Why pension plan could be a lifeline for high-net-worth families

The Personal Pension Plan (PPP) flies under the radar, so what is it exactly?

Why pension plan could be a lifeline for high-net-worth families


Despite its low profile in financial circles, the Personal Pension Plan (PPP) offers substantial tax advantages and opens doors to diverse investment opportunities for high-net-worth families, according to an article by the Canadian Family Offices.  

Officially introduced and registered with the Canada Revenue Agency in 2011, the PPP stands as a wealth accumulation and tax-saving solution primarily designed for business owners aiming to foster retirement savings in the most tax-efficient manner.  

Unlike its more popular counterpart, the Individual Pension Plan (IPP), which receives promotions from banks and insurers, the PPP is “typically not as well-known”, said Kevin Tran, managing director of wealth planning at Our Family Office in Toronto. 

Consequently, many high-net-worth individuals may overlook substantial tax savings opportunities, according to Jean-Pierre Laporte, CEO of Integris Pension Management Corp. in Toronto, creator of the PPP.  

“The growth has been more word-of-mouth,” Laporte said.  

In contrast to the IPP, which offers only a defined-benefit pension option, the PPP combines defined benefit (DB) and defined contribution (DC) pension plans, allowing for additional voluntary contributions and investments in non-traditional asset classes.  

All capital gains within a PPP are also tax-sheltered, rendering it an “ideal” vehicle for estate planning and a perfect fit for high-net-worth family businesses, said Laporte.  

Clients who have established PPPs have reported saving over $800,000 for retirement compared to traditional RRSPs, according to Laporte's website. 

“It’s powerful for intergenerational wealth transfer,” he said, suggesting that family offices should include it in their retirement offerings. 

Benefits of the PPP 

One of the key benefits of the PPP, particularly for family businesses, is the tax savings it offers while allowing wealth transfer.  

Under the PPP, pension assets are pooled within a communal DB account, accounting for past service, explained Laporte. “But on an annual basis, because the children would be penalized if they contributed using DB rules, they use the DC rules instead, allowing them to contribute more money earlier,” he said.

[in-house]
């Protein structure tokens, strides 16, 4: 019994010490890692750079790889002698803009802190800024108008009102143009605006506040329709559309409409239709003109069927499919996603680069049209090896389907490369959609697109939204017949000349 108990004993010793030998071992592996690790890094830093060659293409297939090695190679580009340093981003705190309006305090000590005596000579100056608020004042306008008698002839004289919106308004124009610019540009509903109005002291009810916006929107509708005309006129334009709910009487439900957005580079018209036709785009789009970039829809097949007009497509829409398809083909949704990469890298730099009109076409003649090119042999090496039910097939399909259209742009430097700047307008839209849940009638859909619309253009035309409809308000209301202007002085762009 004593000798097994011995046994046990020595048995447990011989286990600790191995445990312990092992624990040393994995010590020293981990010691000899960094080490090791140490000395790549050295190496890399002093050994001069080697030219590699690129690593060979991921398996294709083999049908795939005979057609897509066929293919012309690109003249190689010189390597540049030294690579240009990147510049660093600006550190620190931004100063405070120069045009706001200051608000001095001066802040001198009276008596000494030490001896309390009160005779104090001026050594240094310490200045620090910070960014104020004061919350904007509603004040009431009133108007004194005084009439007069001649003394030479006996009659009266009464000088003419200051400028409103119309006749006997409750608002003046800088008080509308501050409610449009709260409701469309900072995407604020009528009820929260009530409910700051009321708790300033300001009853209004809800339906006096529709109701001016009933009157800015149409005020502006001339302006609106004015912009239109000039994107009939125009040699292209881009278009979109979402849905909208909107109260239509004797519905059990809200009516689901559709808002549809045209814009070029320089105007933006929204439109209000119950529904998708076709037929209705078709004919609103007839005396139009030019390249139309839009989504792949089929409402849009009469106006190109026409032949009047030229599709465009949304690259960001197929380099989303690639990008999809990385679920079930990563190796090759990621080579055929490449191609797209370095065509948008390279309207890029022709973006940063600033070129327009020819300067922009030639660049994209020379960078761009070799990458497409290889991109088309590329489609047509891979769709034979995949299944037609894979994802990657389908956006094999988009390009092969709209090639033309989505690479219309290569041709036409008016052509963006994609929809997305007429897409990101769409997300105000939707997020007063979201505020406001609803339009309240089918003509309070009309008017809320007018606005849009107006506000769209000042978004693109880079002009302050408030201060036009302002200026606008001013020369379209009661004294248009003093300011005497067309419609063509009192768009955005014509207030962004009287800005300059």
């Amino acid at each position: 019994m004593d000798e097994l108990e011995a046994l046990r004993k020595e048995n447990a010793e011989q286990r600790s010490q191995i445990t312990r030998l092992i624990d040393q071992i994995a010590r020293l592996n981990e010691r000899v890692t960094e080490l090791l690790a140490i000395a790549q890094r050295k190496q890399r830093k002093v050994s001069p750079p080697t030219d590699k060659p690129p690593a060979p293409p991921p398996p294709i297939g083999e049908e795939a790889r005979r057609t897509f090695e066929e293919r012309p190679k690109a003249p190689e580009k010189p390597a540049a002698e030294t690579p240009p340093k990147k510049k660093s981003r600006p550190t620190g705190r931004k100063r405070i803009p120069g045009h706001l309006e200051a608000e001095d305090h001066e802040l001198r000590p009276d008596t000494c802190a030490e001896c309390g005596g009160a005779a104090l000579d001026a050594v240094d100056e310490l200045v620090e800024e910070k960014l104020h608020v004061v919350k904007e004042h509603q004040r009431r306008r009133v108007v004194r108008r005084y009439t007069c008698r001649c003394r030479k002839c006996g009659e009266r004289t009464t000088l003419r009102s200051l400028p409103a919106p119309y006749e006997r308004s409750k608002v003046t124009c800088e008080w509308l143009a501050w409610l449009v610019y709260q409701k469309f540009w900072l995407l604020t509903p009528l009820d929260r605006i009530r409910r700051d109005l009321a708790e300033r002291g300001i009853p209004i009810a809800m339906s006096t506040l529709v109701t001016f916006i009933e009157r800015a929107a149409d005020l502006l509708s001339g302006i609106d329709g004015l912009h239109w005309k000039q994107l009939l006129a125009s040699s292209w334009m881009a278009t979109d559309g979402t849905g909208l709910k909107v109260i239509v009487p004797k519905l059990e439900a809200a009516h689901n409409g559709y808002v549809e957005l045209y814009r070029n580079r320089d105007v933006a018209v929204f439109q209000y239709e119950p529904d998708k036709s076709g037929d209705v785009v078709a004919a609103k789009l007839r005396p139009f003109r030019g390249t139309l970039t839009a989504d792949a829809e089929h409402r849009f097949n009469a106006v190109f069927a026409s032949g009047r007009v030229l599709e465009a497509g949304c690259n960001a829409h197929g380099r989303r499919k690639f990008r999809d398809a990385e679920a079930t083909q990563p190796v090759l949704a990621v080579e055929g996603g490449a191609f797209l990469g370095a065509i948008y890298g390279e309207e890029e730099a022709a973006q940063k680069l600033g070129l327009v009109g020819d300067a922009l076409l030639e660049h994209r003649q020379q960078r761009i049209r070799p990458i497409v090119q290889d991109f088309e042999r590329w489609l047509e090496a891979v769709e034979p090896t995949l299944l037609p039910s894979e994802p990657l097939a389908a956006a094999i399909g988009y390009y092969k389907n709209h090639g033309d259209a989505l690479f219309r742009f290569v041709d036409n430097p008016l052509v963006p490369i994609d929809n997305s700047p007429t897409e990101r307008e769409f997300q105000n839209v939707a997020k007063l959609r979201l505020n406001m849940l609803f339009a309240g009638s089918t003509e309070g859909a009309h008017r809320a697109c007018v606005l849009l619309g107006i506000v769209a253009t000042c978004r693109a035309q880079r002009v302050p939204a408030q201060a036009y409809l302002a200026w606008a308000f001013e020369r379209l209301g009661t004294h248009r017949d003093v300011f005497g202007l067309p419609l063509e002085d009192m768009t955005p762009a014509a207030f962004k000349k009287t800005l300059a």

This results in a substantially larger capital pool available in retirement. 

The PPP also stands out for its tax protection, Laporte continued. In the event of the passing of business owners and their spouses, the communal DB account's millions of dollars do not incur probate taxes. 

“Millions of dollars can be saved on taxes, and the kids have access to that capital for their own retirement,” he said. “So you win twice.” 

Additionally, financial advisors in charge of overseeing the pension maintain their assets under management, avoiding a significant loss upon the business owners' death. 

“Their own revenue is much better,” Laporte said. 

While many retirement vehicles offer limited investment choices, the PPP provides more flexibility. It allows investments in non-traditional asset classes that offer exposure distinct from equities, unavailable through RRSPs, said Tran. 

A PPP can invest in raw farmland, private real estate, or limited partnership units, said Laporte. These diversified strategies can potentially boost returns while mitigating risk and volatility.  

Moreover, the PPP allows for the purchase of a permanent life insurance policy, treated akin to a dividend-paying stock that generates tax-free income, further promoting wealth accumulation. 

The drawbacks  

Despite its merits, PPPs come with certain drawbacks.  

“There is more paperwork, especially in the first year just to get registered,” Laporte said.  

Additionally, not everyone possesses the expertise to manage a PPP, said Tran. “The product is quite niche, and you will need to find a specialty consultant to help you set one up,” he said.  

PPPs are also more complex than IPPs, partly due to limited support from Canadian financial software firms. Moreover, PPPs might appear restrictive for those requiring access to large sums of cash, although Laporte disputed this claim in several provinces. 

“In many provinces, including Ontario, Quebec, New Brunswick, Nova Scotia and Prince Edward Island, this is legally untrue,” he said. “And that money can be withdrawn at any time.” 

When it comes to fees, the tax savings made possible by PPPs often outweigh any charged fees, according to Laporte. 

“[PPPs have] better investment abilities, you have the ability to tax-shelter and pass more wealth to the next generation, and it auto-finances itself,” he said. “And for the financial advisor, they’re not losing half of their money.”